I feel like I should say something about the disappearance—and likely assassination—of Saudi dissident Jamal Khashoggi. This tragedy was enabled by America’s permissive stance towards Saudi Crown Prince Mohammed bin Salman and US support for other horrific Saudi policies (like its bombing of Yemen). I’ve expressed concern on Twitter and in personal conversations, and have been writing about Yemen for years.

But to be honest, I don’t think I have anything new to say at this point. Most Duck readers will already know, and be upset, about this situation. Instead, I want to raise another concerning human rights abuse by one of our Persian Gulf allies: the detention of UK graduate student Matthew Hedges by the United Arab Emirates (UAE).

A few months ago, reports spread of a UK man detained in the UAE on espionage charges; he was rumored to be an academic doing research in the country. These reports were later confirmed as the UAE announced it had charged Hedges with espionage for trying to obtain classified information and gain access to confidential archives. Hedges is a PhD student at the University of Durham, and was studying the UAE’s post-Arab Spring foreign policy. He has been held in rough conditions and there are concerns about his physical and mental health.

It is possible Hedges was working on behalf of a foreign government, although that’s highly unlikely. His wife denies this—she says he would have been a horrible spy—and it’s unclear who the UAE thinks he’s working for. It’s more likely that he was interviewing or trying to interview UAE government officials or well-connected foreign policy experts. This would involve gathering information on what the UAE has been doing in the region and why. He may also have asked his interview subjects for other contacts or sources of information. Some of these contacts may have grown suspicious and reported Hedges. Or it may be the case that even raising such topics in public is taboo and the authorities wanted to make it clear this was not ok.

This case has resonated with me, as it could easily be me in that jail cell. For my dissertation, which was the basis of my book, I researched Muslim states’ counterterrorism policies. I did field work in Qatar, Turkey and the United Arab Emirates (although I only used the latter two). My family was nervous about me going, given the sensitive topics I’d be discussing with my contacts. I am currently working on a project that sounds similar to Hedges’, and have been looking into another trip to the region. I could easily have asked the “wrong” questions or pushed to get a contact to speak more on an issue and run afoul of authorities.

But this isn’t about me: Hedges’ rights are being violated, and he is not the first person to run into trouble in the UAE. The UK government says it is pressing the Emiratis for his release, and I hope they succeed. Others have also been detained on questionable or surprising charges. The UAE is certainly not the only Middle Eastern state where one can get in trouble with the law, but its popularity with international visitors and importance in regional politics has led to increasing scrutiny of its legal system.

Beyond this, the detention may have chilling effects on Middle East scholarship. We need to understand Persian Gulf states’ foreign policies, but it’s getting harder to do so. States like the UAE do not have publicly available government archives, making analysis of historical data difficult. They also don’t have the sort of robust news media that could provide insight into policymaking and public attitudes. This is the case for many states in the region, but it is easier to conduct fieldwork in other states (although the arrest and murder of foreign researchers in Egypt suggests even well-researched countries are not necessarily safe). If scholars face arrest for interviewing subjects in the UAE, it may become impossible to conduct the kind of intensive field work that, in the absence of archival or media data, is required for high-quality qualitative work.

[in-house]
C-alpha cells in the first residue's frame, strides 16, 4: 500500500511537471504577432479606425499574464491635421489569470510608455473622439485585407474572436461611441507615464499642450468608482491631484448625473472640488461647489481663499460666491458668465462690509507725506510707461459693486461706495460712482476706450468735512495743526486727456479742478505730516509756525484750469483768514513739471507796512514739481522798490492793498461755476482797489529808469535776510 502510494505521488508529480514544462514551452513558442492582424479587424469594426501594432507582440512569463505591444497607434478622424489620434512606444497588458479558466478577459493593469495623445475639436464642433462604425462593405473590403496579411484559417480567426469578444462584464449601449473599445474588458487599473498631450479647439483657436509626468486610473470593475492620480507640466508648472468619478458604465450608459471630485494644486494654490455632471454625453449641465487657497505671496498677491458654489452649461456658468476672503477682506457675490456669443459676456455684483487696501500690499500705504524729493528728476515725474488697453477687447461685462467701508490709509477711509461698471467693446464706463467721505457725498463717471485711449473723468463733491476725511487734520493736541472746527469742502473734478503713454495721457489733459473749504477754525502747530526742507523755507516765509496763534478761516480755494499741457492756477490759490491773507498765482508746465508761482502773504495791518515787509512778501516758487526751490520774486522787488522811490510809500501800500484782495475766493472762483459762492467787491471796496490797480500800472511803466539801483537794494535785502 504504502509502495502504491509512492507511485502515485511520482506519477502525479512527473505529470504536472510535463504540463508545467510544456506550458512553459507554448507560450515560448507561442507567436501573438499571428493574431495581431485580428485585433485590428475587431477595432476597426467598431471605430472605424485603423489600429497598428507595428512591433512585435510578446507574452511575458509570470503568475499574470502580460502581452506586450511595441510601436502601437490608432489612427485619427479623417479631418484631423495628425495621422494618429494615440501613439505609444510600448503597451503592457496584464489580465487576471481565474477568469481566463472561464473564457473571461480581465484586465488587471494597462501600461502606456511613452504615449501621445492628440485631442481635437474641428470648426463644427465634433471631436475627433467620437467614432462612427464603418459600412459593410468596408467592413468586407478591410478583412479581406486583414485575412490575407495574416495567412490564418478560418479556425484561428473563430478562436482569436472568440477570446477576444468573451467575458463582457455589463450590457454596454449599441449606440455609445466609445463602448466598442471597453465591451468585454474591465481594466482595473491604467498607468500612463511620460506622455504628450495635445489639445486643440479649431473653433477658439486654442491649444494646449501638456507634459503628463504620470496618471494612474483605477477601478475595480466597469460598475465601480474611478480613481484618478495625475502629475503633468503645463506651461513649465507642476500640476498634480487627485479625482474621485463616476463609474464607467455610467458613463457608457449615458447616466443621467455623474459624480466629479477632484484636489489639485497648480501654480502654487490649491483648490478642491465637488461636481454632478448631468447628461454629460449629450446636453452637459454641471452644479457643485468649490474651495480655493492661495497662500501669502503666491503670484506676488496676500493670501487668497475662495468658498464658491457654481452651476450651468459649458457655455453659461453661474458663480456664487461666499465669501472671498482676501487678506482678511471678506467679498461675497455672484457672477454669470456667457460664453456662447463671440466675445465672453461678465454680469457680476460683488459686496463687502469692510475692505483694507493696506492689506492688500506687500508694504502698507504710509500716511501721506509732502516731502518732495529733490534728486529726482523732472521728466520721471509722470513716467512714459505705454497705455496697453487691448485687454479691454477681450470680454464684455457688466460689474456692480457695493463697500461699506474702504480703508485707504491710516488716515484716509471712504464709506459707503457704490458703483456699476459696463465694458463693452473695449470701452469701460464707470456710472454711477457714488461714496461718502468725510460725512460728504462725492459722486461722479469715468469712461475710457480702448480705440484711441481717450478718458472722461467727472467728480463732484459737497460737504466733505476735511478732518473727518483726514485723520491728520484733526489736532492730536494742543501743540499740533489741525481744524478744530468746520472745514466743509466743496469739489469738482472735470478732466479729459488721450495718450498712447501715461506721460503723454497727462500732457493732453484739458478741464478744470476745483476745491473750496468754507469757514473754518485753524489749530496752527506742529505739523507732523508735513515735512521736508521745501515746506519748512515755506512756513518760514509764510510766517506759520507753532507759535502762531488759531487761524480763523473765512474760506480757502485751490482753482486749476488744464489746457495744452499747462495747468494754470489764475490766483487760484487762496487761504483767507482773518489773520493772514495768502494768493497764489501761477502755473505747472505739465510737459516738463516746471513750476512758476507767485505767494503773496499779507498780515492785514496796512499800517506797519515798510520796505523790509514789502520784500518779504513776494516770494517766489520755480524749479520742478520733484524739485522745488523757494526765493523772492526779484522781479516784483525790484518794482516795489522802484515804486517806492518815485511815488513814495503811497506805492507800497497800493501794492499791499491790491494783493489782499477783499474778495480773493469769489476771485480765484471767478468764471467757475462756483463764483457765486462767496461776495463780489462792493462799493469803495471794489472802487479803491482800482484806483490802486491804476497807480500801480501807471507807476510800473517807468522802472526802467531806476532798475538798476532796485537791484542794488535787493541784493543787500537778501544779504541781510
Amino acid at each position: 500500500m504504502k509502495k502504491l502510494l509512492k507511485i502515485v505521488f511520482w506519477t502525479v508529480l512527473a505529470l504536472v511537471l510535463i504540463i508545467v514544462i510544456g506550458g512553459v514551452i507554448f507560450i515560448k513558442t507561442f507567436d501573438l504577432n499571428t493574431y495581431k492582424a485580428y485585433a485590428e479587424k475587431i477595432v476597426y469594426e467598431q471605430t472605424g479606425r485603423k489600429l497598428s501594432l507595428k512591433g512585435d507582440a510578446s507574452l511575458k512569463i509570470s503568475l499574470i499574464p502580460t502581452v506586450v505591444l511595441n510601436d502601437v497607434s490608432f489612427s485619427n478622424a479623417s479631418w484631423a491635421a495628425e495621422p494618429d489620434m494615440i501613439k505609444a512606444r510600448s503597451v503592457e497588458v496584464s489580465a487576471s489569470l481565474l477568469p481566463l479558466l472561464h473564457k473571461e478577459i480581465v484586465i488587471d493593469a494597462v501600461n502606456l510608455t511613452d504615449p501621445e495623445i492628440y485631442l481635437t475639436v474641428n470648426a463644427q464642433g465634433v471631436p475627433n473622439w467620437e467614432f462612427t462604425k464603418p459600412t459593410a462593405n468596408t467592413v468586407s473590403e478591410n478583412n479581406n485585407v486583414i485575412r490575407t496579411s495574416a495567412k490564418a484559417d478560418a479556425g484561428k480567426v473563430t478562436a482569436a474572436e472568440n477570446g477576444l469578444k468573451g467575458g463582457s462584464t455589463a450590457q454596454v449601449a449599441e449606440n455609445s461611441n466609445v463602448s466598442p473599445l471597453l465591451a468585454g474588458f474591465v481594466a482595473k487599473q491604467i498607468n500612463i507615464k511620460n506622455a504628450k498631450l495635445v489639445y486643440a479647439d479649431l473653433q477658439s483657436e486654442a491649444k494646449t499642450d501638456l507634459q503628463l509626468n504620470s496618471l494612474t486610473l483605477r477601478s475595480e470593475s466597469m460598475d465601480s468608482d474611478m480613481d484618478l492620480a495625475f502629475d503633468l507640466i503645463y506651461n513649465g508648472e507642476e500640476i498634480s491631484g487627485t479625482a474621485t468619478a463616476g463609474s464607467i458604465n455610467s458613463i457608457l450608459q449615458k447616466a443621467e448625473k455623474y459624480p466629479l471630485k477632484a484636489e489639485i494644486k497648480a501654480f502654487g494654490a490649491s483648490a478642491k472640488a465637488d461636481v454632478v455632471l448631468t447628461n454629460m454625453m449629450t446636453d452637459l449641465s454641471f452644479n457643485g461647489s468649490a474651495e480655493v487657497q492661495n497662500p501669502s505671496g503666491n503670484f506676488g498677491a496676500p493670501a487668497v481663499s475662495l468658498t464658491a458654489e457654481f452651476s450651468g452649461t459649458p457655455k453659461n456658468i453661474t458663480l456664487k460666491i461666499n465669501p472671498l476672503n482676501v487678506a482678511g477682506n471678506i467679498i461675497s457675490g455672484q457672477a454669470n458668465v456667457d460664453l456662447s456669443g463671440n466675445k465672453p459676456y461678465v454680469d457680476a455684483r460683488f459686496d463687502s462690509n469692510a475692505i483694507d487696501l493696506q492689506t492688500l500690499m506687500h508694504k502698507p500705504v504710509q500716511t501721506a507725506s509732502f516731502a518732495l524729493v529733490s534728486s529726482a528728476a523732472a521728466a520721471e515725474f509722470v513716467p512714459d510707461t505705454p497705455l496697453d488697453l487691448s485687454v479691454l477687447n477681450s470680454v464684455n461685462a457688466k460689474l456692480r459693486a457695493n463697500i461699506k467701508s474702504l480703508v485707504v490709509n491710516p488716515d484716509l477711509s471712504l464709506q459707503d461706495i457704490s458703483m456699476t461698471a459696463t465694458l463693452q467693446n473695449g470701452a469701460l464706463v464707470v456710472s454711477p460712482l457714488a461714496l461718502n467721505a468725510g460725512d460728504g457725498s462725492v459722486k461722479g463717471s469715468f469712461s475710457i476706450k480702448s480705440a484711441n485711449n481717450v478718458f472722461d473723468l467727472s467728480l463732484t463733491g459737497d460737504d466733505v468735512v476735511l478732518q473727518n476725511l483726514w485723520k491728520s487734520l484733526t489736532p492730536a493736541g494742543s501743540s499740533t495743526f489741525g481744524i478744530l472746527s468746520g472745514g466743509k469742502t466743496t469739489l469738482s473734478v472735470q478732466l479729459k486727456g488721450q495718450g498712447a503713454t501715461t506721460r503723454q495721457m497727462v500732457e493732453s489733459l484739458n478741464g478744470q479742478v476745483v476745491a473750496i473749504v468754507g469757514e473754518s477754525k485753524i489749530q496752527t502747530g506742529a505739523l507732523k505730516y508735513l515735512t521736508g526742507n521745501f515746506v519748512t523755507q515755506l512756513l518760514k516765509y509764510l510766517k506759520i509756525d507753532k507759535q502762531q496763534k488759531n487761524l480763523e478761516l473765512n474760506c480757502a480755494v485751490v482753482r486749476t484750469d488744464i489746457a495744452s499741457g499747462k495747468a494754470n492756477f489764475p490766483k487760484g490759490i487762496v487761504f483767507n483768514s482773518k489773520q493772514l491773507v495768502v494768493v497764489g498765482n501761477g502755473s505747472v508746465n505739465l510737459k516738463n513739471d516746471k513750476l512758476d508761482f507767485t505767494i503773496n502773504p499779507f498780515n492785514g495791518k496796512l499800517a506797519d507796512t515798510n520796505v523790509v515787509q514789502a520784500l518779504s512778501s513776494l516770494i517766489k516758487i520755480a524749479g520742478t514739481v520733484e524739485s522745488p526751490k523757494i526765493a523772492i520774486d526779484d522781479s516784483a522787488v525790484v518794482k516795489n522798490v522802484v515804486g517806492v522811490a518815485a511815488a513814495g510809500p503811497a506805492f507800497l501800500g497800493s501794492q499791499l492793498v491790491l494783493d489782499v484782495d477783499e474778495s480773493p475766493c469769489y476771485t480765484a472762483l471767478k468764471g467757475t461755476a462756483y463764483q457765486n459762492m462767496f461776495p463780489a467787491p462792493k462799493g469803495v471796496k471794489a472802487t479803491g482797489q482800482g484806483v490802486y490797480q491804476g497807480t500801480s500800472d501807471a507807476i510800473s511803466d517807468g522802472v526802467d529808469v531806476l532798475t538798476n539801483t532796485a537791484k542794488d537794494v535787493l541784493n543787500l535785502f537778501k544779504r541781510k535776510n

This arrest may also undermine Middle East experts’ public engagement on these issues. At this point, the only way to really get inside info on these states’ policies is to have some connections to their regimes. That is unlikely to occur if someone has been a vocal critic of, for example, the UAE. So academics may hold back on full-throated criticism in the hopes that they can continue their work. I’m not necessarily condemning this move; it’s important to have insights into these regimes. But it does present a dilemma for junior scholars who can’t rely on their stature to overcome data limitations.

Again, the priority is making sure Hedges is released soon and future researchers are not detained on these charges. But a secondary concern is to figure out how to conduct high-quality research in the context of these constraints.

One option, of course, is just to avoid crucial but data-poor topics in favor of ones with rich sources for researchers to examine. There is a case to be made for sticking to areas we can study with rigor, but I worry about cutting ourselves off from substantively significant cases.

Alternately, there may be methodological fixes. Qualitative methodology provides some options for indirect inference—such as counterfactuals or George and Bennett’s “congruence method.” I drew on some of these in my book to analyze cases in which “insider” information is hard to come by. Quantitative methods may also be useful, as they can highlight important patterns across regional states.

At some point, however, it may be worth having a conversation on a set of standards for research in countries like the UAE that allow high-quality work to be done without putting scholars at risk.